James Watt & Co: Directions for using the Patent Portable Copying Machines

Author
James Watt & Co.

Title
Directions for using the Patent Portable Copying Machines, invented & made by James Watt and Company, of Soho, near Birmingham

Publisher
T. A. Pearson’s Printing Office, 1810.


An original technical manual – a fascinating source for fans of the history of science. I used it for writing my post “The Origin of Now (Part 4) – The Letter Copying Press and Mr Watt’s Secrets Recipes for Ink and Liquor”.

Specification of the patent granted to Mr. James Watt of Birmingham

Title
Specification of the patent granted to Mr. James Watt of Birmingham, for his new method of copying letters and other writings

Published in
The Repertory of Arts and Manufactures, Vol 1; London, 1794.


The Repertory of Arts and Manufactures is a brilliant source for research on the history of science. I found it very helpful for writing my post “The Origin of Now (Part 4) – The Letter Copying Press and Mr Watt’s Secrets Recipes for Ink and Liquor”.

Ackroyd, J. A. D.: Sir George Cayley: The Invention of the Aeroplane near Scarborough at the Time of Trafalgar

Author
Ackroyd, J. A. D.

Title
Sir George Cayley: The Invention of the Aeroplane near Scarborough at the Time of Trafalgar

Published at
Journal of Aeronautical History, Paper No. 2011/ 6; L


The book was helpful for writing my post “The Origin of Now (Part 3) – The Man Who Understood Why Airplanes Fly”.

Shectman, Jonathan: Groundbreaking Scientific Experiments, Inventions, and Discoveries of the 18th Century

Author
Shectman, Jonathan

Title
Groundbreaking Scientific Experiments, Inventions, and Discoveries of the 18th Century

Publisher
Greenwood, 2003.


Mr. Shectman is the former editor of a series of science education books published by the National Science Resources Center. His book is a treat for everybody interested in the History of Science. I found it very helpful for writing my post “The Origin of Now: Part I”.

Stanyard, Robert: Tales from the Pen Room

Author
Stanyard, Robert

Title
Tales from the Pen Room

Publisher
The Pen Room, Birmingham


Robert „Nibman“ Stanyard is manager at The Pen Room in Birmingham. His leaflet provides an fascinating insight into the lifes of the metal workers producing pen nibs in 19the century Brimingham. I found it very helpful for writing my post “The Origin of Now: Part I”.

Kottick, Edward L.: A History of the Harpsichord

Author
Kottick, Edward L.

Title
A History of the Harpsichord, Volume 1

Publisher
Indiana University Press, 2003.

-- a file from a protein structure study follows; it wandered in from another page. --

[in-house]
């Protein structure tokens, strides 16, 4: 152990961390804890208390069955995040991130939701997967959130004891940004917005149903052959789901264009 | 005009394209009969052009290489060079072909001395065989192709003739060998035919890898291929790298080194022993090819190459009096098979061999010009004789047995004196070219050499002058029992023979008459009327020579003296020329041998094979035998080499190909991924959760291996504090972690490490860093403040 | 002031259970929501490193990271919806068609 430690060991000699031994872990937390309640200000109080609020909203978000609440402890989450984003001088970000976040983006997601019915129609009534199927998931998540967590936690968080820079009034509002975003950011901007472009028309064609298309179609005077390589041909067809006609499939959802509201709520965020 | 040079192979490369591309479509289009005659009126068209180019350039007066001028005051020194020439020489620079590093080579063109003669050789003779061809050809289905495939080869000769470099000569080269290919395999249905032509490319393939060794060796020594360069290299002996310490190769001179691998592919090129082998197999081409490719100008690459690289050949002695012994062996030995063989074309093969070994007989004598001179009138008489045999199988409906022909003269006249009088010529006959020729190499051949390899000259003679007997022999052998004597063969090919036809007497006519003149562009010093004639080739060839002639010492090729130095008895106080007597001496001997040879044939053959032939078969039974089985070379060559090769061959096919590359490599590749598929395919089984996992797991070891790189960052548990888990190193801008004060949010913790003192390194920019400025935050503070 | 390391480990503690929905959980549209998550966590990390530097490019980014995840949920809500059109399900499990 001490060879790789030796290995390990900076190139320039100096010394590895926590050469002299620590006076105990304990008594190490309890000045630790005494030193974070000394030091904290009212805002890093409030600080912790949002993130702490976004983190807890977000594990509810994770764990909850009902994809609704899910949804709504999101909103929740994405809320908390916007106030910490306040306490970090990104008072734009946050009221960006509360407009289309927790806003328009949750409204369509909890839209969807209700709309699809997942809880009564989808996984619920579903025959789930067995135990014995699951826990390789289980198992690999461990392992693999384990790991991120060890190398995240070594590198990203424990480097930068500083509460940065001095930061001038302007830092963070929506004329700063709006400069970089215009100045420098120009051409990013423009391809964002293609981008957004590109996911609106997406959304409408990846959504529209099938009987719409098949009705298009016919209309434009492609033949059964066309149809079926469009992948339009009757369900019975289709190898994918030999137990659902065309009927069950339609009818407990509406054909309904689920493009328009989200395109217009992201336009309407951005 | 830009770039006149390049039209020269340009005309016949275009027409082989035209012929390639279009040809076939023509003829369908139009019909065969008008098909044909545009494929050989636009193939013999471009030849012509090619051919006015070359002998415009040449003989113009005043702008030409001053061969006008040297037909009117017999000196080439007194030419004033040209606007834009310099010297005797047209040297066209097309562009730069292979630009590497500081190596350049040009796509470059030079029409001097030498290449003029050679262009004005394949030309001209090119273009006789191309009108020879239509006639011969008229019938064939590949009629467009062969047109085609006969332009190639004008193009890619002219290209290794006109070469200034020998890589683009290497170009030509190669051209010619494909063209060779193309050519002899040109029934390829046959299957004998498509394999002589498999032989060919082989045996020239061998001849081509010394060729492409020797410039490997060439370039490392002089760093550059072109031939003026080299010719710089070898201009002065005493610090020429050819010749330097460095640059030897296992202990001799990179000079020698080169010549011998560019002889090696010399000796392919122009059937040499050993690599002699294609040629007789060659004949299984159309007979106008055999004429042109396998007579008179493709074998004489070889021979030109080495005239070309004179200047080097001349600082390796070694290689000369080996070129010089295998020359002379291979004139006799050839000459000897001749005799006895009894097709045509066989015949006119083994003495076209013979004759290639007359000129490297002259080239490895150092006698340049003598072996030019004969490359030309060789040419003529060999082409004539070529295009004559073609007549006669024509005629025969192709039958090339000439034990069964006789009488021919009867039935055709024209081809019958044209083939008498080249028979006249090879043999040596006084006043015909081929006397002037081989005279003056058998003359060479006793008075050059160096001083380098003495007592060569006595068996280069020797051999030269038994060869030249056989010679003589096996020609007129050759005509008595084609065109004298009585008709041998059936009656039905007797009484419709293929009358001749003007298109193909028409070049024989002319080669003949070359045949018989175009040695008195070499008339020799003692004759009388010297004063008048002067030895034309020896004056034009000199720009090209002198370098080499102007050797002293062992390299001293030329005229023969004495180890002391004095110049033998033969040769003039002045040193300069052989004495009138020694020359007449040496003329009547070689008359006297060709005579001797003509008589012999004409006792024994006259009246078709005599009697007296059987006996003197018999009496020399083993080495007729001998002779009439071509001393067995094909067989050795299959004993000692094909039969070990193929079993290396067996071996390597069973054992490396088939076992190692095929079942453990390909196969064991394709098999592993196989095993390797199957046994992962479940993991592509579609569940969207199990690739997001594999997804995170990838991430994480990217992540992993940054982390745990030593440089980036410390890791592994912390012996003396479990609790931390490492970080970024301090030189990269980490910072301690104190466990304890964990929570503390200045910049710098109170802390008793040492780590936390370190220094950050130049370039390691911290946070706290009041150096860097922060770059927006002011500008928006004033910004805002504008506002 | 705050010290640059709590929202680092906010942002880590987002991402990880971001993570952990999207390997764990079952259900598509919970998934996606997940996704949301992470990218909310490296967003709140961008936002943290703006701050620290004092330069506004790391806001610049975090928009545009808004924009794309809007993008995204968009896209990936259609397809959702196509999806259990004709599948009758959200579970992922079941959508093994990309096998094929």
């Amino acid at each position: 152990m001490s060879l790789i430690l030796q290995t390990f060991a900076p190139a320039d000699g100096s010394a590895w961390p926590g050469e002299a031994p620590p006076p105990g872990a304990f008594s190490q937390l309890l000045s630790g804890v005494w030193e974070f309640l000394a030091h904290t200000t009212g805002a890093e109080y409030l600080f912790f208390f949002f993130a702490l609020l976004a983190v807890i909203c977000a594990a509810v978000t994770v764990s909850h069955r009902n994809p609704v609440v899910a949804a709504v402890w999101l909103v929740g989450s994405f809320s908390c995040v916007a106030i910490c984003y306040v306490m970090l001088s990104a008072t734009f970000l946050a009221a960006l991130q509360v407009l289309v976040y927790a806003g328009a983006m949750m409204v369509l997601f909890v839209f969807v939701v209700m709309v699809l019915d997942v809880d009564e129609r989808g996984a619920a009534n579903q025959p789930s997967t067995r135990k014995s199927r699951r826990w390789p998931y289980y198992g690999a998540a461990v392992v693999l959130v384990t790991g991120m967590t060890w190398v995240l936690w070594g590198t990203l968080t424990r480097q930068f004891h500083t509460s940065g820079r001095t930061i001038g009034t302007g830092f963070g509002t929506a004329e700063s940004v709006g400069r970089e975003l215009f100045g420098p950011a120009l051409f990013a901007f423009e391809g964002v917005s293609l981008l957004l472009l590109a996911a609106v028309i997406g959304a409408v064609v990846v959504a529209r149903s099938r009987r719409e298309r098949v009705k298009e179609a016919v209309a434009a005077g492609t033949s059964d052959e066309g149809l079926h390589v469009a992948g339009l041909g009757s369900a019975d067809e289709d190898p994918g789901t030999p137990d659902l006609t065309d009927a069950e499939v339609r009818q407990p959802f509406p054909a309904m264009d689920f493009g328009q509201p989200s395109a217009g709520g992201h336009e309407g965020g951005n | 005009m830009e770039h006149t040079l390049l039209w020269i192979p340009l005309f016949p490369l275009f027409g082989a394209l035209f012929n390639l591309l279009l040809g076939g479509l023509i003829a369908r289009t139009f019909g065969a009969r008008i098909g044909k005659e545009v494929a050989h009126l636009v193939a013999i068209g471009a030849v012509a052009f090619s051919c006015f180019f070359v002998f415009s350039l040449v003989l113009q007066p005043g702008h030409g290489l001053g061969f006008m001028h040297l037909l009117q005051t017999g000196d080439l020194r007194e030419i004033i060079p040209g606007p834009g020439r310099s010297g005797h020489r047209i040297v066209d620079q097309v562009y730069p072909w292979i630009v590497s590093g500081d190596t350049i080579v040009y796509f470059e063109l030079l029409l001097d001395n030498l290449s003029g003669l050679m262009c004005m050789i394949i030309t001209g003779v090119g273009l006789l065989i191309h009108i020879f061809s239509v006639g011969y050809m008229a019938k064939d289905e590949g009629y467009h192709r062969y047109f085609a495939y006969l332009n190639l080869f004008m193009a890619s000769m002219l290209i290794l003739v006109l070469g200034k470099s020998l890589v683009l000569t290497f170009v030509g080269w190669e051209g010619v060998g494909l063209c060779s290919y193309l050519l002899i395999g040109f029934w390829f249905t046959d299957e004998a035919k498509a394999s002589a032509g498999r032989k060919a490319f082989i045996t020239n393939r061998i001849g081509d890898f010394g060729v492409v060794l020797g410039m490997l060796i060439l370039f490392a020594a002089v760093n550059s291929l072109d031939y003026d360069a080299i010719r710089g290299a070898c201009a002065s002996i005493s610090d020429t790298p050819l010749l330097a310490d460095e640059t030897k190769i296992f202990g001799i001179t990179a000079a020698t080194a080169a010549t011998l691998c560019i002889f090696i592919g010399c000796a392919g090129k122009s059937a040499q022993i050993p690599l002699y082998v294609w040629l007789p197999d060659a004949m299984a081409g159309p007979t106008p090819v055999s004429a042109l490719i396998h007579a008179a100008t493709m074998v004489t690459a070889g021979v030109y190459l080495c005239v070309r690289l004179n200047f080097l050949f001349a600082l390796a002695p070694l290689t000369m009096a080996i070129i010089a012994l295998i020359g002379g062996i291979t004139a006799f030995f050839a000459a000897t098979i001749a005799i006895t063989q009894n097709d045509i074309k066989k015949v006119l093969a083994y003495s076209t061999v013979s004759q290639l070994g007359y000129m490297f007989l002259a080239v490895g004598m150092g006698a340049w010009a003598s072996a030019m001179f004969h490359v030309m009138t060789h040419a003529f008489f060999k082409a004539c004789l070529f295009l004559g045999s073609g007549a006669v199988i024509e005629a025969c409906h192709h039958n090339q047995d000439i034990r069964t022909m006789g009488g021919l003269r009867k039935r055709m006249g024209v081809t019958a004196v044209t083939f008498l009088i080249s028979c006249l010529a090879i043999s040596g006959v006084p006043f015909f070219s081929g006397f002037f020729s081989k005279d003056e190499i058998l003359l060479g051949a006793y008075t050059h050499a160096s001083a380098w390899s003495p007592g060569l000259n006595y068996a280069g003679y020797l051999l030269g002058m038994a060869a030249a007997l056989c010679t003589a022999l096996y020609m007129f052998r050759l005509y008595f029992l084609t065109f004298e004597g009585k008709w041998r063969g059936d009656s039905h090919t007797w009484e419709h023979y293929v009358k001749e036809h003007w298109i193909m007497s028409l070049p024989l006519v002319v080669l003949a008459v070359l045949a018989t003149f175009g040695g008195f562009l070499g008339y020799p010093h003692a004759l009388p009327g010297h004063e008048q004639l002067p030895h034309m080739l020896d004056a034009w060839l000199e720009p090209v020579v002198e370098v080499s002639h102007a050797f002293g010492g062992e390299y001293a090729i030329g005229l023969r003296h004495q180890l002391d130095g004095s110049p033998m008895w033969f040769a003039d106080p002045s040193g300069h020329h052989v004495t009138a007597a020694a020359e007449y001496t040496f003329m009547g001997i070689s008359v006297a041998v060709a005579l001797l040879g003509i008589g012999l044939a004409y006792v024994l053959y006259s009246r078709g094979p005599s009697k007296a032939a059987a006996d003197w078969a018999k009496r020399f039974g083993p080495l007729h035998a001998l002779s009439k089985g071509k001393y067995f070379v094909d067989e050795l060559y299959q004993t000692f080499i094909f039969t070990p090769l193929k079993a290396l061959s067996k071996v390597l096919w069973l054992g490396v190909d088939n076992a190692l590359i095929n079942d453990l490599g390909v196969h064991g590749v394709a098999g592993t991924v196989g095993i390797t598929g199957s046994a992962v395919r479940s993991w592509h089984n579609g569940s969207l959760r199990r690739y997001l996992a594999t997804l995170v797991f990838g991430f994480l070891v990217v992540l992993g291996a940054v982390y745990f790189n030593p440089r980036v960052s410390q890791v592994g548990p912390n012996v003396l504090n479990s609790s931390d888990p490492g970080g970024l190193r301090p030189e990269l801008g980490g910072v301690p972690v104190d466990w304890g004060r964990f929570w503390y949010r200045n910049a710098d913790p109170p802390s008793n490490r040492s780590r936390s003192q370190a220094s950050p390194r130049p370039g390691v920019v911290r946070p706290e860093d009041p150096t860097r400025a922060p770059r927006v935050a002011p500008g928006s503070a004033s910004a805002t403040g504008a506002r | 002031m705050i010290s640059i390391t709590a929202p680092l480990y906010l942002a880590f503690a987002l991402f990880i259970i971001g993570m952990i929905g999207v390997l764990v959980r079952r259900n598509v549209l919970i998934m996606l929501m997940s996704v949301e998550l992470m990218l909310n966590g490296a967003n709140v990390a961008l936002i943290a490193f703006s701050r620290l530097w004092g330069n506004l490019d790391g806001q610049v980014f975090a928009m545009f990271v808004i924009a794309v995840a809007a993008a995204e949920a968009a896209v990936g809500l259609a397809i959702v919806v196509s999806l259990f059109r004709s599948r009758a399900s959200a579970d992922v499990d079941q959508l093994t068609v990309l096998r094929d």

Mr Kottick is professor emeritus of musicology at The University of Iowa. Interestingly, the book is not only about hapsichords, but also contains a notable passage about roller blades. I found it very helpful for writing my post “The Origin of Now: Part I”.

Pocock, G.: The Aeropleustic Art or Navigation in the Air by the use of Kites, or Buoyant Sails

Author
Pocock, George

Title
The Aeropleustic Art or Navigation in the Air by the use of Kites, or Buoyant Sails

Publisher
W. Wilson, 1827


The book is brilliant primary source for delving into a historical amateur scientist’s work and passion. It is freely accessible here.

I used the book for writing my post “The Girl, the Kite and the Eccentric Inventor”.

Holmes, R.: The Age of Wonder

Author
Holmes, Richard

Title
The Age of Wonder

Publisher
HarperPress, 2009


Mr Holmes introduces you to the leading scientists of the Second Scientific Revolution in Britain. Even if you never liked science at school you will enjoy this skillful and witty description of an amazing time and its thrilling discoveries. The book is a must-read for every Regency Enthusiast.

The book was helpful for writing my post “The Girl, the Kite and the Eccentric Inventor”.

Daumas, M.: Scientific Instruments of the Seventeenth and Eighteenth Centuries

Author
Daumas, Maurice

Title
Scientific Instruments of the Seventeenth and Eighteenth Centuries

Publisher
Praeger Publishers, 1972


Maurice Daumas, professor of history of technology, was one of the first scientists to look into the history of science in France. He was especially interested in industrial archeology and the role of scientific instruments in the progress of science. I used the book when I was writing my post “Fashion Meets Scientific Progress: The “Spy Fan”.